The Almanac

By United Press International  |  March 1, 2004 at 3:30 AM
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Today is Monday, March 1, the 61st day of 2004 with 305 to follow.

The moon is waxing. The morning stars are Neptune, Mercury, Jupiter, Uranus and Pluto. The evening stars are Venus, Mars and Saturn.

Those born on this day are under the sign of Pisces. They include Polish composer Frederic Chopin in 1810; author William Dean Howells in 1837; big band leader Glenn Miller in 1904; actor David Niven in 1910; poet Robert Lowell in 1917; legendary Chicago Cubs announcer Harry Caray in 1920; Donald "Deke" Slayton, one of the original Mercury Seven astronauts, in 1924; singers Dinah Shore in 1917 and Harry Belafonte in 1927 (age 77); actors Robert Conrad in 1935 (age 69) and Alan Thicke in 1947 (age 57); Roger Daltrey of The Who in 1944 (age 60); director Ron Howard in 1954 (age 50); and actor Timothy Daly in 1956 (age 48).

On this date in history:

In 1692, the notorious witch hunt began in the Salem village of the Massachusetts Bay colony, eventually resulting in the executions of 19 innocent men and women.

In 1780, Pennsylvania became the first state to abolish slavery.

In 1781, the American colonies adopted the Articles of Confederation, paving the way for a federal union.

In 1872, Yellowstone National Park was established by an act of Congress. It was the first area in the world to be designated a national park.

In 1932, aviator Charles Lindbergh's young son was kidnapped. The boy's body was found May 12 and Bruno Hauptmann was executed for the crime in 1936.

In 1954, Puerto Rican nationalists opened fire from the gallery of the U.S.House of Representatives, wounding five members of Congress.

In 1961, President Kennedy formed the Peace Corps.

In 1971, a bomb exploded in a restroom in the Senate wing of the U.S. Capitol, causing some $300,000 damage but no injuries. The Weather Underground, a leftist radical group that opposed the Vietnam war, claimed responsibility.

In 1991, the United States reopened its embassy in newly liberated Kuwait.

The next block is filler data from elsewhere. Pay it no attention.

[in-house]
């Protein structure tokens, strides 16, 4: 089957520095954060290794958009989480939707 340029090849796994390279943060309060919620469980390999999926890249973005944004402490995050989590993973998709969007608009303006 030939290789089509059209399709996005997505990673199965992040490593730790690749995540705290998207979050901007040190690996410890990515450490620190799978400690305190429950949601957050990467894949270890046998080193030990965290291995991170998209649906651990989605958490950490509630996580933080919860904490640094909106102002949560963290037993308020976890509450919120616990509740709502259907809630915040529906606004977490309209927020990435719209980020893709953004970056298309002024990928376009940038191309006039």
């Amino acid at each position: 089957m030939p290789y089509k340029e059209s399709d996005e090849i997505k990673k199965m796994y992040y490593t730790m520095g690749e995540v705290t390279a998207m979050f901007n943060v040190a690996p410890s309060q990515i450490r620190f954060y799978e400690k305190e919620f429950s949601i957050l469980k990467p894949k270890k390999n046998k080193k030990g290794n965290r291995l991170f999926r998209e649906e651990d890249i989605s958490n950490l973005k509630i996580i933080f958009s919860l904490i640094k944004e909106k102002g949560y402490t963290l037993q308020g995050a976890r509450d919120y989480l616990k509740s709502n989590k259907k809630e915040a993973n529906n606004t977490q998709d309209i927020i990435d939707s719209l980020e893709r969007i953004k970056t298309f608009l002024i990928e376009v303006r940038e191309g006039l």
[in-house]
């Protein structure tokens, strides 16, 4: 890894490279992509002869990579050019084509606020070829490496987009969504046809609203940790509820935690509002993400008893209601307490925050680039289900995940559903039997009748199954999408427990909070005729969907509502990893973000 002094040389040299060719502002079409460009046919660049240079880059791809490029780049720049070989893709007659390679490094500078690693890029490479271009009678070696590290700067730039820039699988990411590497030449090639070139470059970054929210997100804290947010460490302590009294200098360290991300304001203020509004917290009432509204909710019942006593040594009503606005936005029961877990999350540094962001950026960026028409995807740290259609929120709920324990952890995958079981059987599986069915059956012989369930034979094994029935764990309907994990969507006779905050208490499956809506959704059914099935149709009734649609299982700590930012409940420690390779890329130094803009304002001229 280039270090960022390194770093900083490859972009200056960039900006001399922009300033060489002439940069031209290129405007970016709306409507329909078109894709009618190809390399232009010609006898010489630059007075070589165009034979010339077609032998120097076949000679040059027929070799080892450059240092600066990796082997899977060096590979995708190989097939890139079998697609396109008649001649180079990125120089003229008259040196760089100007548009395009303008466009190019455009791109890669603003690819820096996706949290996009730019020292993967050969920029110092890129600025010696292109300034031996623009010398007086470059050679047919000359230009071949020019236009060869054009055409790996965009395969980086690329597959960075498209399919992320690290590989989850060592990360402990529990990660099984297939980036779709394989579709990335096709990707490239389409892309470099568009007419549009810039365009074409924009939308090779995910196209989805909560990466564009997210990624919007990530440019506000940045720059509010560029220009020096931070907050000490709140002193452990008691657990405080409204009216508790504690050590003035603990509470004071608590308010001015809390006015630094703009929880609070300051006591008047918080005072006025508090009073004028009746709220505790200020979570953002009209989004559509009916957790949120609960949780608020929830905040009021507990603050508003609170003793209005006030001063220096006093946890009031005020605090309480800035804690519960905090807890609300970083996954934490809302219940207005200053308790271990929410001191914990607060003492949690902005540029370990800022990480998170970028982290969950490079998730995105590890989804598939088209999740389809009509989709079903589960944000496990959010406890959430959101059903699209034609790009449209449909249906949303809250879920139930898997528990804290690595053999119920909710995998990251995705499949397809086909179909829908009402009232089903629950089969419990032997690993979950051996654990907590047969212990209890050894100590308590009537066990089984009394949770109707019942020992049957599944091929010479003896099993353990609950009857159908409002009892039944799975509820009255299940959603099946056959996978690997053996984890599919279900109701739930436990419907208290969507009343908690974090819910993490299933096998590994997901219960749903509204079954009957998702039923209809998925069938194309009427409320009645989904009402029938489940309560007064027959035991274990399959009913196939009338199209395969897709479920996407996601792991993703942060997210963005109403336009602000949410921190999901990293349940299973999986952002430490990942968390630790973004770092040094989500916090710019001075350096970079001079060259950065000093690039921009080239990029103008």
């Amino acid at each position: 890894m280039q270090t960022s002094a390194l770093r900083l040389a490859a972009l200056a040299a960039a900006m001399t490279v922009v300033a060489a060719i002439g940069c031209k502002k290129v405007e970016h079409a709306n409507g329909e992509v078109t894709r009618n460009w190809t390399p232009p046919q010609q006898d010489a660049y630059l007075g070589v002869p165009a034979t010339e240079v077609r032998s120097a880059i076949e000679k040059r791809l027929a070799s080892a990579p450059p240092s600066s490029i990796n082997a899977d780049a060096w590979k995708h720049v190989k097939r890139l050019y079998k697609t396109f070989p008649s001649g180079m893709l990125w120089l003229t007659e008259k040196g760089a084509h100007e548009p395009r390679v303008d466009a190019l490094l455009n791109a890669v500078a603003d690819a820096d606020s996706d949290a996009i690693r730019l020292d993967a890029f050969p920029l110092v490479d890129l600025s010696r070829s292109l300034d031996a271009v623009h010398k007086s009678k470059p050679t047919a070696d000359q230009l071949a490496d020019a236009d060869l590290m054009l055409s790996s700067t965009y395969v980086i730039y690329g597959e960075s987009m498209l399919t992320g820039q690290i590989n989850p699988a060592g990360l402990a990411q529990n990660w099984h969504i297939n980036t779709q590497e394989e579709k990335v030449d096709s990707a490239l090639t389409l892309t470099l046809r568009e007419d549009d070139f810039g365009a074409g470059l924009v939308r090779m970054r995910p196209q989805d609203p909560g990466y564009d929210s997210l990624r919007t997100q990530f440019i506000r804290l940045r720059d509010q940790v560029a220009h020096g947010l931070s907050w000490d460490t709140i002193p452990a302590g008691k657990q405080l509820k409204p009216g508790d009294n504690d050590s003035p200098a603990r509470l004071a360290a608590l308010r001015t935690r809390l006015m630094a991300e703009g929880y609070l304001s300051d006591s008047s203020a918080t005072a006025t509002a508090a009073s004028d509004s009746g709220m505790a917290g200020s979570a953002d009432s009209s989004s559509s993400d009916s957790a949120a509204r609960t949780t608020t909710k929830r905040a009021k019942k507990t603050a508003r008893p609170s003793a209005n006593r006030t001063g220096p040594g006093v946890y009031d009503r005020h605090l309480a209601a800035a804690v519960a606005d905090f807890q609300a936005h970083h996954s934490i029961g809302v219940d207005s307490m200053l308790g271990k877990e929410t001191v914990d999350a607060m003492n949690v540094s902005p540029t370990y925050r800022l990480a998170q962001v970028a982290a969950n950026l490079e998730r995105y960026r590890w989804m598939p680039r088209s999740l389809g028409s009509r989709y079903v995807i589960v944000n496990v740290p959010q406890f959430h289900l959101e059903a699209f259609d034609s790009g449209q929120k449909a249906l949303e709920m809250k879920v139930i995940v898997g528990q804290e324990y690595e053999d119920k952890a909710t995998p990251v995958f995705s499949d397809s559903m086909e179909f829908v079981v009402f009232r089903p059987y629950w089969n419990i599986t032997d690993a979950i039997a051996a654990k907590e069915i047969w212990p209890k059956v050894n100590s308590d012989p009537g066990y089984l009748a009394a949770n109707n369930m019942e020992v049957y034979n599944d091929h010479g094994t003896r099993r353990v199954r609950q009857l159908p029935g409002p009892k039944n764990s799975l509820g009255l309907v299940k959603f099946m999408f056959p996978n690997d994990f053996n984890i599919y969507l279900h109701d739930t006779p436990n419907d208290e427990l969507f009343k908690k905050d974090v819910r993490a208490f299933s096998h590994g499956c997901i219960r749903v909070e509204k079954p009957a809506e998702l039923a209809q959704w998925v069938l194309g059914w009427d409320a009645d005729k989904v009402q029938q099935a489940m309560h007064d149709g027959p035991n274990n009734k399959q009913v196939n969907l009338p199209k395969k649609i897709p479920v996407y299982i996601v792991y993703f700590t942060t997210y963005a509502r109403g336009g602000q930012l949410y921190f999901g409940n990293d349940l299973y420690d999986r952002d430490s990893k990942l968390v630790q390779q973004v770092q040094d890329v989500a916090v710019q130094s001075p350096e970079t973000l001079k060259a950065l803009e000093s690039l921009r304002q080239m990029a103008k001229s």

Also in 1991, after 23 years of insurgency in Colombia, the Popular Liberation Army put down its arms in exchange for two seats in the national assembly.

In 1992, 23 people were killed in the collapse of a building housing a cafe in East Jerusalem.

In 1993, federal agents opened negotiations with Branch Davidian cult leader David Koresh in a vain attempt to convince him and his followers to surrender.

And in 1993, Yankees owner George Steinbrenner returned to active operations after a two-and-a-half-year suspension.

In 1994, the Muslim-dominated government of Bosnia-Herzegovina and Bosnia's Croats agreed to a federation embracing portions of their war-torn country under their control.

In 1996, Dr. Jack Kevorkian, who has assisted more than two dozen suicides, was again acquitted of murder. He would be acquitted in a fourth case May 14th.

Also in 1996, Serbian Gen. Djordje Djukic was charged with war crimes, but died from pancreatic cancer less than two months later.

In 1999, Rwandan rebels killed eight tourists, including two Americans, a Ugandan game warden and three rangers in a national forest in Uganda.

In 2000, in a rare unanimous vote, the House passed a bill to allow most Social Security recipients to earn as much money as they want without losing any benefits.

In 2003, the suspected mastermind of the Sept. 11, 2001, terrorist attacks on the United States was captured in Pakistan. Khalid Sheikh Mohammed was believed to be the third ranking member of al-Qaida.

Also in 2003, as the possibility of war in Iraq grew, Turkey's parliament refused to permit U.S. troops on Turkish soil.

A thought for the day: "Some people can stay longer in an hour than others can in a week." William Dean Howells said that.

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